Hometown Goes Hollywood | Midwest Living

Hometown Goes Hollywood

This week, many of us will be back in the homes we grew up in, maybe even the same worn-out bed under the faded sports posters our parents never got around to taking down. Jumping back into these places at the holidays tends to give us somewhat jarring looks at what was once so familiar it went unnoticed.

I got that experience on a movie screen last week when I saw the critically acclaimed new film Nebraska, directed by Omaha native Alexander Payne. The plot involves Woody Grant’s (Bruce Dern) trip to Lincoln to claim a mythical million-dollar prize. More than once, we see Woody’s son David (Will Forte) glance at himself in the mirrors of restaurants and taverns holding down windswept corners in Woody’s hometown. The film’s entire two hours felt like such reflections for me, the product of a rural home that could’ve been Payne’s set just as easily as the areas he actually used in northeast Nebraska. (Near the film’s end, David buys a vehicle on the very lot where I purchased a Nissan 240SX in 1996.)

For most of us in the Midwest, our hometowns appear in movies so rarely that it’s a novel, revealing experience. Like hearing your voice in a recording and wondering if you really sound that strange all the time.

Payne (seen below with Dern) filmed Nebraska in black-and-white and lingers on unsentimental shots of familiar Great Plains landscapes. Foursquare farmhouses surrounded by a grassy patch that gives way to endless row crops patrolled by irrigation walkers. Shattered trees bulldozed into a jumble to clear a little more ground for planting. A hilltop cemetery shaded by tall cedars as a visiting old lady walks among the headstones asking, "Now when did HE die?"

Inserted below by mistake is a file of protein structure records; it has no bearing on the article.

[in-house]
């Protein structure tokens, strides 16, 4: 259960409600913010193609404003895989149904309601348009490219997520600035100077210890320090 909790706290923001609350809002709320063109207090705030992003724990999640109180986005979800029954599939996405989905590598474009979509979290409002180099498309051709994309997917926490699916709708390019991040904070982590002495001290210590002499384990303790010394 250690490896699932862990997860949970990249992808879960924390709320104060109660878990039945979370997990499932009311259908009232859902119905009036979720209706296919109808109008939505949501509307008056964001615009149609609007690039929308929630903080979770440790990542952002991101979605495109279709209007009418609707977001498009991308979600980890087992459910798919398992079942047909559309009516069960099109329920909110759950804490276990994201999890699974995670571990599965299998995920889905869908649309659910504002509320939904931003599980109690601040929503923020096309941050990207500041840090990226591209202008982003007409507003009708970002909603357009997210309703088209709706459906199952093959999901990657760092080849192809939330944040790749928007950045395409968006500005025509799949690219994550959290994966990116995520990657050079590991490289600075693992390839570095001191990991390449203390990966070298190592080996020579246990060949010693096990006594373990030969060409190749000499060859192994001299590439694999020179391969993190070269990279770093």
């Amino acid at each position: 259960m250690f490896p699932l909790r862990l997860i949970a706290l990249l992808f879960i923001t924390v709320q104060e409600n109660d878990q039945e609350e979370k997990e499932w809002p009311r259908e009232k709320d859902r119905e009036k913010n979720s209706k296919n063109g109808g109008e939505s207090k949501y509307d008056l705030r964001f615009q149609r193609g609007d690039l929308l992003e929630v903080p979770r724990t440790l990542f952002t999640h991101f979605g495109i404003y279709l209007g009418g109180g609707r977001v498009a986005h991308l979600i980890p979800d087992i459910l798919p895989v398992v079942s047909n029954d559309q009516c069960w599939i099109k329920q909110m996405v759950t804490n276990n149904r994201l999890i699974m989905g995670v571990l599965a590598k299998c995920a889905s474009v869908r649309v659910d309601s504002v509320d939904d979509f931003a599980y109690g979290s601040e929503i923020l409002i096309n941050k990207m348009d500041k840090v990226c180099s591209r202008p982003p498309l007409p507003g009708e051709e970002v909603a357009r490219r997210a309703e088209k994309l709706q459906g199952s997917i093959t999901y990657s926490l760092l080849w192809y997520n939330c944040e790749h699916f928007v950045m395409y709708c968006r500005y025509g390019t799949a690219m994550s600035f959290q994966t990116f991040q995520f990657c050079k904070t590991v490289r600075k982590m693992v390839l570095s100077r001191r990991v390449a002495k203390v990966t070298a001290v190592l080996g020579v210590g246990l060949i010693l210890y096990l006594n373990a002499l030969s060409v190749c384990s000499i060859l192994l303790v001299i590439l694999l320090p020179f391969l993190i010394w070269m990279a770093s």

When some of my friends around the country see Nebraska, the parts that made me howl with laughter will probably leave them baffled, the way I stare blankly at what others tell me are Woody Allen’s best gags. But to those in the Heartland, Payne’s humor is pinpoint. When David arrives in fictional Hawthorne, he’s immediately grilled by his small-town cousins over how long it took him to make the drive from Billings. They sneer when he can’t adequately explain what kind of engine is in his Subaru—a humiliation I suffered more than once in high school. One farm wife, played by an extra from around Norfolk, asks, “Are you still fixin’ hair?” even though the script read, “Are you still doing hair?”

Most of these insights would’ve been lost on me if I’d seen the film when I was younger and still living in rural Nebraska. So I probably won’t try to talk my family into seeing it when I’m home for Christmas. I’m pretty sure they’d walk out saying, “What was so funny about that?”

Photos courtesy of the film's official Facebook page. For more information on the film, visit its official website.

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